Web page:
I'm wrapping up a term sheet with a US VC for a deal with are both looking at. I've been surprised at a few things that see a bit, well, not so cool side. At the risk of every US VC never working with me again, I'll offer up some observations on some of this stuff.
What is this notion that a start up pays expenses even if the deal doesn't close? I think this is unfair, don't ask for that, and don't expect anybody to give on that. Seems to me if all of the white hot start ups out there who are getting multiple term sheets in a bidding war will take a step back and say no, this "its normal" excuse will start to fade.
90 days of exclusivity:
Dharmesh Shah had a great post on this process taking so long. One reason in my view is people let stuff like 90 days of exclusivity become "normal." In my personal opinion, 45 days is pressing it and is all I'd expect to get. 90 days seems unfair. One alternative is to get the VC to buy the exclusive. Offer the 45 days and charge a non-refundable $1,000 a day for every additional day up to a max of 90. At least you get the light/rent paid for. Yes, I know, not likely to happen.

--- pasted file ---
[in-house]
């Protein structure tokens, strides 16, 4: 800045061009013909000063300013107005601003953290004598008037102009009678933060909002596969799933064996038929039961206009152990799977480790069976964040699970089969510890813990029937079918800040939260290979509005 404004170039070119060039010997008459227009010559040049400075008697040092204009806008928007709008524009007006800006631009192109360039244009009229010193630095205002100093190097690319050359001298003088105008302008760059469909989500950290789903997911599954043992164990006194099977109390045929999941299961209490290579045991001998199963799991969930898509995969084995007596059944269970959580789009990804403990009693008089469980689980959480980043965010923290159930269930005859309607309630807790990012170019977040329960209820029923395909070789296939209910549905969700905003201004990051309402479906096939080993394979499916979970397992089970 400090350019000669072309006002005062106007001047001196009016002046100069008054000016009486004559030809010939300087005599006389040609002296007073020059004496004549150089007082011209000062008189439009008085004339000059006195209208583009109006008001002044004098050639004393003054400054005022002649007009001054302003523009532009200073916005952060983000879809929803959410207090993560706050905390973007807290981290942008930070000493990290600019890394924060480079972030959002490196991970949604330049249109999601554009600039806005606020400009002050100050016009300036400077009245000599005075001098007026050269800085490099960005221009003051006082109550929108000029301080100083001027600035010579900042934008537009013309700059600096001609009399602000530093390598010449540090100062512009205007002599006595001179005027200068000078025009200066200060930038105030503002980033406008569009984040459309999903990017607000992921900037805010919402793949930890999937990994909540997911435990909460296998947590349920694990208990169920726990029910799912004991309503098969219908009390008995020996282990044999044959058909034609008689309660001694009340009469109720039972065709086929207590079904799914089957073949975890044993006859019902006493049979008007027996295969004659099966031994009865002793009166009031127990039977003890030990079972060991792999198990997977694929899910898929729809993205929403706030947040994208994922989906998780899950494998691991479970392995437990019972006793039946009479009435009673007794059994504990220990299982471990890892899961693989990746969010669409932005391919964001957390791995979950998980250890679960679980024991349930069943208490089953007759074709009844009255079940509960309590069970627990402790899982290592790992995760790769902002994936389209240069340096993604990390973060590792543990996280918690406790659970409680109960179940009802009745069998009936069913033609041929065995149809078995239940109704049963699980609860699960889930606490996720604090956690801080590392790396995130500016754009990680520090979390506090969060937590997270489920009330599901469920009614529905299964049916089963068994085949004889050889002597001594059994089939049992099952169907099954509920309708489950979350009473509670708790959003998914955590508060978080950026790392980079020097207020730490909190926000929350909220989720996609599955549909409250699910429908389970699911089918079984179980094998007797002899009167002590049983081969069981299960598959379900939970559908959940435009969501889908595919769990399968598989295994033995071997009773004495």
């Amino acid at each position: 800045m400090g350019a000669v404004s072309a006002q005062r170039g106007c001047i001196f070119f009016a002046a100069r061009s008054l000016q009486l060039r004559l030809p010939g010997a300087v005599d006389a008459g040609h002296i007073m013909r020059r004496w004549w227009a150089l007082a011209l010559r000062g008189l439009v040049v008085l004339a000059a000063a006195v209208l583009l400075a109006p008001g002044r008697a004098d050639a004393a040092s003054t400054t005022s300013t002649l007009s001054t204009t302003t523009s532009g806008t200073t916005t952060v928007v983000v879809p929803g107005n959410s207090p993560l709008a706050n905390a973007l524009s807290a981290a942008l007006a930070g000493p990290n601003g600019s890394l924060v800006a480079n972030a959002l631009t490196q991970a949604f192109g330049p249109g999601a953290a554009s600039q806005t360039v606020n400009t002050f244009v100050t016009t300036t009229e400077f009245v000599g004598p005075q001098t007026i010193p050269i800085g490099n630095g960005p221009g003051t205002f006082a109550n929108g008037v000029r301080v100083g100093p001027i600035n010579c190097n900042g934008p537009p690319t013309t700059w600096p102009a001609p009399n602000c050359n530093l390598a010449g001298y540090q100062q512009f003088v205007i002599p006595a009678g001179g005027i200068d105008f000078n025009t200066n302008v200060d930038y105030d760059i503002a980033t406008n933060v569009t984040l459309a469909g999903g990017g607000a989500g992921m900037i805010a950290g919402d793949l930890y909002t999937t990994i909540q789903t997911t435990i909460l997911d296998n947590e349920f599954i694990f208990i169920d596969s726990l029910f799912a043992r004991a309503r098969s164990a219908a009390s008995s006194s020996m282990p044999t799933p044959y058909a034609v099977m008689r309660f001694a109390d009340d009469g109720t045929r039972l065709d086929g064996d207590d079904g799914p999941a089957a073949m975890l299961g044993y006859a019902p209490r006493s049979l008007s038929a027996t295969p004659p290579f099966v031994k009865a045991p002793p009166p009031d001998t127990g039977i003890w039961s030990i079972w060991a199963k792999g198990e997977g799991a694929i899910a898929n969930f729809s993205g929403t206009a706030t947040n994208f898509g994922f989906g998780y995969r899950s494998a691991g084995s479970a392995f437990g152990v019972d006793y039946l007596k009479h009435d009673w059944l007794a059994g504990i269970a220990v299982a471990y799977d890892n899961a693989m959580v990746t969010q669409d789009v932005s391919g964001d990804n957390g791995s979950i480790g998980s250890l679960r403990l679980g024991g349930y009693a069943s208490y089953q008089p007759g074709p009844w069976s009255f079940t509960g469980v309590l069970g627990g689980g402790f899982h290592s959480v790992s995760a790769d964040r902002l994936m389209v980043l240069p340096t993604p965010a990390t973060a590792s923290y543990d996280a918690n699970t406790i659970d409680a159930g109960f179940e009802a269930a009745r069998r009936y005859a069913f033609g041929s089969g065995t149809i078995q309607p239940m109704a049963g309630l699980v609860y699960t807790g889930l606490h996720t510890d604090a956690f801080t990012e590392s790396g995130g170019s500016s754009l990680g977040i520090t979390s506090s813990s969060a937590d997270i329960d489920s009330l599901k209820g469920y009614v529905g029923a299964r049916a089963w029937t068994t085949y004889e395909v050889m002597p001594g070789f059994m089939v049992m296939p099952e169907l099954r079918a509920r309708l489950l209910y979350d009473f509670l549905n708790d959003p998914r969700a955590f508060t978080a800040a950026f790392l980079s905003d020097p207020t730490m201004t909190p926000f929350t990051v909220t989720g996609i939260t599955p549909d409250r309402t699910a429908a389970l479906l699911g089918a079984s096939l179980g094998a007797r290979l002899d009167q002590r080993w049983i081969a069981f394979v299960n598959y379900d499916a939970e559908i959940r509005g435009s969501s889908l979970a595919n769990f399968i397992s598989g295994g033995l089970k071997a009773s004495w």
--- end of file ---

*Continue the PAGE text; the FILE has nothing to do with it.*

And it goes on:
Founder Buy Back:
This is where if the founders quit, get fired with or without cause, the company (or in two cases I've seen the investors) have the right to buy the founder's shares for nominal value, usually less than what the investor valued the company at. This right decreases over time, usually 2 ~ 3 years, on a monthly basis. The investor side of the story goes this is a way to lower the value of the company if the guy(s) we bet on walks and/or can't do the job. The start up gal says, hmmm, the ink is dry, you fire me for no cause, pay me six months and basically buy my shares for some discounted price. Sign me up... NOT.
My view on this is a bit convoluted. I think if you walk out the door after telling me this is the greatest thing in the world, you need to hurt. I bet on you, ma'am, so you need to feel some pain. On the other hand, having the right to toss you on whim is unfair without me taking some pain. What I think is fair is that if you get fired for (well defined) cause, this buy back should have some teeth/rights. If we get up on the wrong side of the term sheet and toss you for no reason at all, this clause simply shouldn't apply. It's not fair and if the investors decide you ain't it, fine, but fair is fair. You steal, lie, cheat, grossly under perform, etc; we make a cause case; buh bye. You don't have the "CEO mojo to take it to the next level" nonsense, screw em, you get to keep your stuff. On change of control this, of course, goes away immediately, etc.
These are the three big ones that have popped up recently.
Next up the last 50 presentations, no harm/foul meetings and some common themes.